In the deepest, most untouched parts of the Clubhouse’s network of tunnels filled with the groaning and miserable, life was being kindled in the rotting darkness.

“He’s a mess,” a man said softly, looking over the nigh-dead man that had been brought him.

Roxas Strife, known to the Clubhouse as the Sentinel, leaned against the wall next to the door, keeping watch in the dimness one torch allotted them. “I need him alive, Estheim. Can you do that?”

A talented and fast healer, Hope Estheim was Guardian Corps but sympathetic to the cause that had named Roxas Sentinel, and while constant trips down to the Clubhouse would be suspicious, and healed hobos and orphans downright alarming, Roxas could always count on him for a favor when he needed it. Which he did now.

Without answering, Hope let the gentle waves of magic swell up around him. He murmured a poly-syllabic incantation, and the glow transferred from him to the broken man he knelt in front of. Before Roxas’s eyes, the broken man was mended. Hope rose and walked toward the entrance. “Any leads, Sentinel?” He asked, as though the healing had been cursory, a matter of course.

“A woman named Avihs Valentine-Tarshil has vanished,” Sentinel said dryly. “Her father, Professor Grimoire Valentine, was found encased in ice around dawn. Nothing melts it, nothing chips it. He might as well be a corpse. Axel Tarshil was as good as dead when he fell from the fourth floor, saved from the fate that iced his father-in-law, the Professor.”

Hope glanced back at the healed man on the floor. “Right… And do you have anything of value?”

Sentinel frowned. “Avihs has no birth record.”

Hope crossed his arms over his uniform. “If that were possible, she wouldn’t have been able to marry Tarshil.”

“Their marriage was show,” Sentinel said, grinning now. “Axel Tarshil is Witchborn. It’s different from your foreign magic.”

Hope nodded. That much was true. Since his transfer to Zanarkand from Spira, he had learned their two worlds had very different magic, and very different attitudes toward it. Spirans brought in to Zanarkand were given special ID cards that acknowledged their brand of incantation spells and permitted them. Zanarkand magic was far more dangerous, highly unpredictable and history’s scapegoat for Chaos. Witchborn were given wands, disowned by their families as dead, and trained in their arts at the Academy, closely monitored by the Council. At the peak of their powers, they were castrated to stop the power from building and causing a loss of all sanity, followed inevitably by spilled blood. Zanarkand kept them because, neutered, they were useful.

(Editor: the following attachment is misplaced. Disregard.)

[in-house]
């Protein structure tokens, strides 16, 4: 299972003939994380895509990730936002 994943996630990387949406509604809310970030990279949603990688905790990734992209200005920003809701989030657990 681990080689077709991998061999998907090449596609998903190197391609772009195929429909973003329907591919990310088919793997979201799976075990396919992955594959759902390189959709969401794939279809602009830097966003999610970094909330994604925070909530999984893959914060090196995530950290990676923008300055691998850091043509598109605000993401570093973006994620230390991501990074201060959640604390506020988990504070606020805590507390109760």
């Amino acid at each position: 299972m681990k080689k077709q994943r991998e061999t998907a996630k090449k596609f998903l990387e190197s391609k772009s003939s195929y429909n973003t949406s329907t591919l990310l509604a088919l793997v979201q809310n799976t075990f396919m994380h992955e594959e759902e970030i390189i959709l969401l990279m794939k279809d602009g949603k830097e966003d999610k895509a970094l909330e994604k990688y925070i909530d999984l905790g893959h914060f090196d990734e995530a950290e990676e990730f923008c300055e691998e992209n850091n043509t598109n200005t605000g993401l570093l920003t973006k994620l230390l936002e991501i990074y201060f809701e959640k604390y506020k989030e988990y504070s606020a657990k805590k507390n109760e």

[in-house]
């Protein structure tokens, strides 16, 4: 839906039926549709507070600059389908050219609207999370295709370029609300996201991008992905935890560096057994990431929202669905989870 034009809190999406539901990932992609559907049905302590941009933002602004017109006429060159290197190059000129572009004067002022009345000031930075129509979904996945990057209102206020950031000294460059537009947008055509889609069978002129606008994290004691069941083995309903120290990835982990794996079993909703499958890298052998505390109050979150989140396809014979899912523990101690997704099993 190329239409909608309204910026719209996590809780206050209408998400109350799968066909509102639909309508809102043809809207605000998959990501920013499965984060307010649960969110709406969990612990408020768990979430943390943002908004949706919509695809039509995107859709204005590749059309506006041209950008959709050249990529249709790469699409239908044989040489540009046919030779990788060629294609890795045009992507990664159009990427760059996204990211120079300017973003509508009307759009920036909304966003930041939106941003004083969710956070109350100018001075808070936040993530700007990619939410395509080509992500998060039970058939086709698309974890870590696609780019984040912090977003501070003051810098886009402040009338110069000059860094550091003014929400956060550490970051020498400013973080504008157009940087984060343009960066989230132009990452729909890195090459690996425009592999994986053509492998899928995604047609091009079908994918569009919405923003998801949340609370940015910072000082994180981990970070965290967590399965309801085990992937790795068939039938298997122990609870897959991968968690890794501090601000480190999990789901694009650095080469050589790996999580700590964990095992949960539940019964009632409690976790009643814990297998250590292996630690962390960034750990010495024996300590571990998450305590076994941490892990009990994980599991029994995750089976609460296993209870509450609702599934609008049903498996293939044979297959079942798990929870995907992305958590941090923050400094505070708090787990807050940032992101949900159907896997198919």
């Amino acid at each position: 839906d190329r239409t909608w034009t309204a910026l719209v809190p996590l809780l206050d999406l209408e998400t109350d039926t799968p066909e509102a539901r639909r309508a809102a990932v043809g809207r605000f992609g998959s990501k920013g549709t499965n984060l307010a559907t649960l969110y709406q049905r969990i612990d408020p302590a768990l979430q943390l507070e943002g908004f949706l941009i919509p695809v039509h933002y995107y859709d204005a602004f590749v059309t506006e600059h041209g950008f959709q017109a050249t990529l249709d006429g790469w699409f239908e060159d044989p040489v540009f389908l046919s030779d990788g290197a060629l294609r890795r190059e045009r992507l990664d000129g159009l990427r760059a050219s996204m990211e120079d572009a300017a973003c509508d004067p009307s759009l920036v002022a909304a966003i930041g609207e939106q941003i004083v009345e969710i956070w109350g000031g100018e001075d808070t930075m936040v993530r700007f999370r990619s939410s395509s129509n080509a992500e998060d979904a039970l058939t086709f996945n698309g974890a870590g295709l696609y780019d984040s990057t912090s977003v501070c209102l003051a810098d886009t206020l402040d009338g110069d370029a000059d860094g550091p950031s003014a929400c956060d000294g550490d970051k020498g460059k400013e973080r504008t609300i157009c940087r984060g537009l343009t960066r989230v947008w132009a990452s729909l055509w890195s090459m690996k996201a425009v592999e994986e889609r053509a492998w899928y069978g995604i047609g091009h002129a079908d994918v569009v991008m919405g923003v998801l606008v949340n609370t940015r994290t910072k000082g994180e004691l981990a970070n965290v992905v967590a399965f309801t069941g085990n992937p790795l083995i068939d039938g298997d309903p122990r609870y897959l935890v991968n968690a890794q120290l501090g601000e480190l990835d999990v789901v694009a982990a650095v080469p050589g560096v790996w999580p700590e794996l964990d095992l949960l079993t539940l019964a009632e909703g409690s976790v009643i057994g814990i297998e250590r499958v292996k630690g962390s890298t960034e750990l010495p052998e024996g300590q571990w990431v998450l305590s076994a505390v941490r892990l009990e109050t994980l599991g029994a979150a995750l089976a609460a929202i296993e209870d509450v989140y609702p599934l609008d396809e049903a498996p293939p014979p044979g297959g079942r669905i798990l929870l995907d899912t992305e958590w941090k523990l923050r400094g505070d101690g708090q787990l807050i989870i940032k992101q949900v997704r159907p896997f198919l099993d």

After Hope had returned to the Corps to report on his standard checkup of the Clubhouse, Roxas stood astride Axel and knelt over him, almost sitting on his newly-mended torso. “Spiran magic really is something,” he said appreciatively, sliding a hand down from Axel’s exposed collarbone to his narrow chest then to his belly, near where Roxas squatted over him.

Axel looked up from his half of the dorm room, long limbs extended over his bed. “I hated you at first too, you know.”

Roxas shook his head. He sat on the edge of his bed, curled over with his elbows on his knees, his face propped up and buried in his palms.

Rising from the bed with a rustle of cloth and a squeak of the springs, Axel padded barefoot across the carpet between them and knelt before his dormmate, closing long hands around the younger boy’s wrists and moving his pale hands away from his face.

The sight that greeted Roxas wasn’t the visage of his long-time enemy, the laughing, graceful tease that had the sympathy of the whole school. It was the face of a man whose loved one was in pain, of a man who could do nothing to assuage the damage done.

Axel released one wrist to cup Roxas’s face in his palm. “I came to love you, Roxas Strife.” When blue eyes accused him, full of doubt and suspicion, Axel smiled, gently, and lifted himself a little even as he drew the boy’s face downward. He met Roxas’s lips with his own tenderly, moving slowly and savoring the moment for what it was.

Maybe all it would ever be.

Something in Axel’s mind whispered, “I told you so,” as he found himself shoved hard, falling backward onto the carpet. The fireplace, the only light in the deep midnight that brooked no sleep for either, sparked loudly on a few beads of sap left in the pine logs. Roxas was sitting astride his hips now, his face a tangle of determination and vulnerability, tears coming free now that distraction had eaten away his resolve to hold them at bay. He pinned Axel’s arms at either side of his head – and Axel let him. He might have fought back, but if it brought him peace to hit him, to take out his pain on him, so be it.